I recently overheard two young women talking about clothes shopping. One woman asked the other if she was looking for an Easter dress. I didn’t know people bought special dresses for Easter anymore. My mind began to wander back to the late ’50s/early ’60s, when a girl wouldn’t be caught dead without a new Easter outfit. It was a social rule and we followed rules in that era. For example, no meat on Friday, especially during Lent.
Lent was a big deal. We really took it seriously and sacrificed as only Italians can. My nonna got us ready for a month of fasting by making castignoli, deep fried dough balls drizzled with honey, and frappe, thinly rolled out dough shaped like a bow tie, fried, and sprinkled with powdered sugar. No wonder it’s called Fat Tuesday. The next day we got ashes on our foreheads and went off to school, making it clear who in the class was Catholic.
I belonged to St. Anthony’s Church where everyone was of Italian descent, but my friend Carolyn is Polish, so as a teenager I sometimes accompanied her to St. Joseph’s. It was a time when people chose their parish by the nationality of their grandparents. One Lenten season, my friends and I met every morning at St. Joseph’s for Mass before school. We were never devout, but who can explain the thought processes of teenagers?
After Stations on Fridays, my parents drove to Phillips Seafood, a take-out place in Exeter where Voitek’s is today. During Lent, the line stretched out the door. Once inside, we followed along aisles of food like packaged coleslaw and apple pies that my Dad couldn’t resist, until we reached the fried fish displayed in enormous aluminum trays. People behind the counter packed our fish sticks and fries in a cardboard box and tied it up with string.
But Fridays really meant pizza, as it still seems to in the Valley. (I used to tell my sociology students that associating pizza with Friday is not universally American. That always surprised them.) Friday evenings at Gina’s Pizza was wonderful. It was still chilly and dark outside, but in Gina’s tiny pizza parlor, packed with teenagers, it was warm and bright and smelled like heaven. I can still taste that pizza.
After the merger, we teens ate Friday lunch at the Italian Kitchen in West Pittston. That was back when high school students were trusted to leave school for lunch. I guess not having a cafeteria made our principals more trusting.
As Easter approached, the most exciting and challenging kid event was the egg hunt on the football field in Wyoming. We all lined up raring for the race to begin. Our eagle eyes scanned the field for a bit of shiny color that meant a hidden treat. The signal given, dozens, if not hundreds, of kids shot out of the starting gate in the great Easter candy Olympics. Everyone found at least one small egg, but the coveted prize was a large bunny. Finding that gave you street cred.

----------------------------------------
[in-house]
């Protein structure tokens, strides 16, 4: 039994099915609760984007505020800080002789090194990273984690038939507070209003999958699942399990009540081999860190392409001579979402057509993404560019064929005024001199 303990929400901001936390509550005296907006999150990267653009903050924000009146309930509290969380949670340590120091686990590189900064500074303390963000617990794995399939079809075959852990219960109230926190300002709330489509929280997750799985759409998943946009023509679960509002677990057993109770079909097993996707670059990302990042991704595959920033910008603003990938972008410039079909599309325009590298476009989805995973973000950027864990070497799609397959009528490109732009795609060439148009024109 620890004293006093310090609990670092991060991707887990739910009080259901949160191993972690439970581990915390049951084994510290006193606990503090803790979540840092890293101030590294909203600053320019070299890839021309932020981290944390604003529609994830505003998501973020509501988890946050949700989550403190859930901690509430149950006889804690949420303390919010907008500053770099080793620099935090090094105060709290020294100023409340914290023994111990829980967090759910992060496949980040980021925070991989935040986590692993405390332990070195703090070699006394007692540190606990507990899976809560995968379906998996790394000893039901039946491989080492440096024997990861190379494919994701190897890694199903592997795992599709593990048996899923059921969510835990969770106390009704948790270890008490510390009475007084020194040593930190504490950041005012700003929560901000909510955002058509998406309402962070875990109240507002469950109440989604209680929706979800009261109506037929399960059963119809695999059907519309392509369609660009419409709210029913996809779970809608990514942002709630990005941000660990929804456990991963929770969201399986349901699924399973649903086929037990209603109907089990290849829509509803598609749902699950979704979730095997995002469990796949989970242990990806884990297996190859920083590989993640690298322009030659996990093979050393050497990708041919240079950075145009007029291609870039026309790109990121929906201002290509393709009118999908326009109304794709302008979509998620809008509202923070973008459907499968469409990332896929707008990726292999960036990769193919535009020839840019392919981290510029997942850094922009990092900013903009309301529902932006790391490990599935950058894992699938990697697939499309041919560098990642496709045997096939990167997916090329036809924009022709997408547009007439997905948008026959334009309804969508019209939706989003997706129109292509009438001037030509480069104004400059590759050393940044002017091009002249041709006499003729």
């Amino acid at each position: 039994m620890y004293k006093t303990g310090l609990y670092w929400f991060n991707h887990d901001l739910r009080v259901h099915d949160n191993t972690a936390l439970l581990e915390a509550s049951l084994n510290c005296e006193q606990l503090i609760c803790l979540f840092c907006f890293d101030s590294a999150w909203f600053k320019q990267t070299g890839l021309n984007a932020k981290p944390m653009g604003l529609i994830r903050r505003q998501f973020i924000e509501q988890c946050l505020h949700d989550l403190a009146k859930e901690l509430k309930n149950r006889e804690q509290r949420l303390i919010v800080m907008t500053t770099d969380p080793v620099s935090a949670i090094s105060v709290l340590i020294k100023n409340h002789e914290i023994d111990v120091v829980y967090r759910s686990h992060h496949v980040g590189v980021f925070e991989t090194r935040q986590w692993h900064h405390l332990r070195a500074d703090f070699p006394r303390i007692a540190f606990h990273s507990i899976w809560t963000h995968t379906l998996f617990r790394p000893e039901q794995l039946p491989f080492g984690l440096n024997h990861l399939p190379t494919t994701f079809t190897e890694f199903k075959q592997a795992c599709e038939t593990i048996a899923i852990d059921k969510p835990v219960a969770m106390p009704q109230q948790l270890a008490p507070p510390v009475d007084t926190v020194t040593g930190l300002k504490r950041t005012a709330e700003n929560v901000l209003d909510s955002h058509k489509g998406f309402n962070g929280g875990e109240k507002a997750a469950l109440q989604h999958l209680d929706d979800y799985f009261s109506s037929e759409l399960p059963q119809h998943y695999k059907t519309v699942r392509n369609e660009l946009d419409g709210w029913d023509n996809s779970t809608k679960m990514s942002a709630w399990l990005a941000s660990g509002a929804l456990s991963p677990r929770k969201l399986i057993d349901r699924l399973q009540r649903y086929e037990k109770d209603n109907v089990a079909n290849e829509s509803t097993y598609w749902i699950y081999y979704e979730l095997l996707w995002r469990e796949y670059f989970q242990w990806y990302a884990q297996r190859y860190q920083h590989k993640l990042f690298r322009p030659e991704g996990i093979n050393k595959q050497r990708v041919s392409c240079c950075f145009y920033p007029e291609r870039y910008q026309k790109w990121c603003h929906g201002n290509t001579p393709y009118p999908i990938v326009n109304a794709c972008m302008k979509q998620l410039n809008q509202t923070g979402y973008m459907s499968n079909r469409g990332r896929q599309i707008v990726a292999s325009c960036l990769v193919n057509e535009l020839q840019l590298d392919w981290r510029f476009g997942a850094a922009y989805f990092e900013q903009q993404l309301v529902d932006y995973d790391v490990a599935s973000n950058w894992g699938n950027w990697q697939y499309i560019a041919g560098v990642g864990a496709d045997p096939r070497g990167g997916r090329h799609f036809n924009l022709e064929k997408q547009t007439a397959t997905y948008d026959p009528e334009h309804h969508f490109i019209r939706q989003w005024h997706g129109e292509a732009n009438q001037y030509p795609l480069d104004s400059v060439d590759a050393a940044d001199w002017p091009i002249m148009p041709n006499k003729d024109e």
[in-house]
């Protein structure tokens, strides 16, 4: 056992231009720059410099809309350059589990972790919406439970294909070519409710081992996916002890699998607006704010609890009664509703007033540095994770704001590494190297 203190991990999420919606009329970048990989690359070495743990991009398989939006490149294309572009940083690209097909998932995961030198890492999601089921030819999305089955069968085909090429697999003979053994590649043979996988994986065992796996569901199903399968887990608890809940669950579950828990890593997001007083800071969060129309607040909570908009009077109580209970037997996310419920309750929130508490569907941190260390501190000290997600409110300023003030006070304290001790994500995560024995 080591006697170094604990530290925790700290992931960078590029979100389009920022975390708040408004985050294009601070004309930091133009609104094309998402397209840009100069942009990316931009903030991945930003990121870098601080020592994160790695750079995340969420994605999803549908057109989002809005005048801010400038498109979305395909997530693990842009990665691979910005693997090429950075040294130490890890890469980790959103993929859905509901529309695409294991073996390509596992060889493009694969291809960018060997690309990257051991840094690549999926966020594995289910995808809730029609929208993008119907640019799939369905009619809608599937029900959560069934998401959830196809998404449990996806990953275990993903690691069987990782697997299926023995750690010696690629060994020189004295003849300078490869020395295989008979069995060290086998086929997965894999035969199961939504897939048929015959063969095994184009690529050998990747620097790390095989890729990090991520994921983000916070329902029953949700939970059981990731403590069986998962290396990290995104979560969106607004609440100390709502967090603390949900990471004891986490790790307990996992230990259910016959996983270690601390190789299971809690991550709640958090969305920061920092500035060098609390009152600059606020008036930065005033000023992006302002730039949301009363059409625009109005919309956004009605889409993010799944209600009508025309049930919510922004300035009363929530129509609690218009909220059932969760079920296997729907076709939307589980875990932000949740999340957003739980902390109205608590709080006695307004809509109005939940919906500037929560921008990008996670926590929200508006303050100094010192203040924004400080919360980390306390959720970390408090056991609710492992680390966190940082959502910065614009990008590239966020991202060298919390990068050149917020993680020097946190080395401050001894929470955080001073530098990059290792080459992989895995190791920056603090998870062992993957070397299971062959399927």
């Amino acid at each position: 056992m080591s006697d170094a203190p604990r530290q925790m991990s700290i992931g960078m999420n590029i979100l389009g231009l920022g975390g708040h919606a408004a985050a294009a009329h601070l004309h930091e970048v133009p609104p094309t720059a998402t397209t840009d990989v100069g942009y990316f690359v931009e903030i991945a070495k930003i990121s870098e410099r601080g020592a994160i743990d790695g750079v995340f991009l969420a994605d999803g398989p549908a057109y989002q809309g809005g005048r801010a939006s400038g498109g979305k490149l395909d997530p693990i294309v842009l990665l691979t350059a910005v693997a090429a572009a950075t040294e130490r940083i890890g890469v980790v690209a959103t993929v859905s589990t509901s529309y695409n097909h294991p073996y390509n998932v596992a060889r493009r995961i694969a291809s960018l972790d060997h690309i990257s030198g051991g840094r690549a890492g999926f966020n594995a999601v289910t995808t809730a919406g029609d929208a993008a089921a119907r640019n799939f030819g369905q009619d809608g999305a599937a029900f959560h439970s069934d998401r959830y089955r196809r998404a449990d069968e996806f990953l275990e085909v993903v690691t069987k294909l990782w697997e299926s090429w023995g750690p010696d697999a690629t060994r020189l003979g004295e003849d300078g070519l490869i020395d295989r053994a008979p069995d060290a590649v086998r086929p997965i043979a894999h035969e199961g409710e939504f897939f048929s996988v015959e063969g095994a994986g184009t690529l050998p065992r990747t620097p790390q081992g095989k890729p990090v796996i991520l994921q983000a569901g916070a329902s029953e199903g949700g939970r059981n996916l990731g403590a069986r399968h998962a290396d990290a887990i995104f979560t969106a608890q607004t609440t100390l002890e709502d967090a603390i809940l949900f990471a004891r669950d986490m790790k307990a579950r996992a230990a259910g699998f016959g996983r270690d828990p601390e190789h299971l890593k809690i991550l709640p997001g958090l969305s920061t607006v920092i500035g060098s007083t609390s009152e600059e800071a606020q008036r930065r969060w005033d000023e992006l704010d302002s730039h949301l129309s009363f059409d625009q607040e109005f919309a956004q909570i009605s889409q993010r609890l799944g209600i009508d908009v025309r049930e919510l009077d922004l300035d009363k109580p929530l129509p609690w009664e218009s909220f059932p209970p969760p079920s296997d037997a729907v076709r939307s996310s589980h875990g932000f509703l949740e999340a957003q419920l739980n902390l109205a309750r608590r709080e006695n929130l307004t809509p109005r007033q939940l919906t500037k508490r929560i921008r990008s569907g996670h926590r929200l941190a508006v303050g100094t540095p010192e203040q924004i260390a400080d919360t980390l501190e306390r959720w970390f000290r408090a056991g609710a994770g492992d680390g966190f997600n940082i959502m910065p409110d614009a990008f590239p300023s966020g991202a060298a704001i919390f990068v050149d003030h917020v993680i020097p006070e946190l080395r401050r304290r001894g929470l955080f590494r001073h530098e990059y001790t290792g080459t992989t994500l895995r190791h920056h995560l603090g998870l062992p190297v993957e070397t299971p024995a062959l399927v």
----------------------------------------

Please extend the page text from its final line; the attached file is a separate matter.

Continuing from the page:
Holy Thursday meant Easter pizza in every Italian neighborhood; not pizza as we know it, but a dense bread flavored with anise. Some people made theirs savory with ham and cheese, but not my nonna. Ours was sweet. She started early in the morning with a starter batter that she marked with a cross. By late afternoon, I was slicing it up and slathering it with butter. In the evening, my dad filled about a dozen cups with hot water and vinegar, dropped in a colored tablet, and with our little wire dippers we became egg decorating artists to rival Faberge.
Easter Sunday began in the usual way, with a basket full of chocolate in all sorts of shapes, jelly beans, and marshmallow peeps. Less concerned with cruelty to animals, many of us got real peeps that never lasted to adulthood, proof that the ’50s weren’t perfect.
My mom made sure I had a special dress with matching bonnet and white gloves for the big day, and she always got me a corsage from my father. After church and a feast to break our fast of 40 days, I settled myself in front of the one television set in our house and watched a Bible inspired movie starring Charlton Heston.
What a flood of memories those two girls set off. Things really haven’t changed so much. I’ve tried to make Easter pizza and failed, but I still buy chocolate bunnies. Parents are smarter about what their kids ingest and hats are not required for church, but we still love our pizza, pierogi, halushki, and potato pancakes. A season intended as a sacrifice is more like a celebration of ethnic foods and that’s fine with me. Take the opportunity to visit our local restaurants or get take out from St. Barbara’s or the West Wyoming Hose Company. Let the traditions continue. Buon appetito!
United Methodist ham and cabbage dinner
The Wyoming United Methodist Church will hold a Ham and Cabbage Dinner on Saturday, March 16, from 4 to 6:30 p.m. Cost is $10 for adults and $5 for children ages 5–12. Dine in or take out. For ticket information call 570-693-2821. The church is located at 376 Wyoming Ave. and is handicap accessible.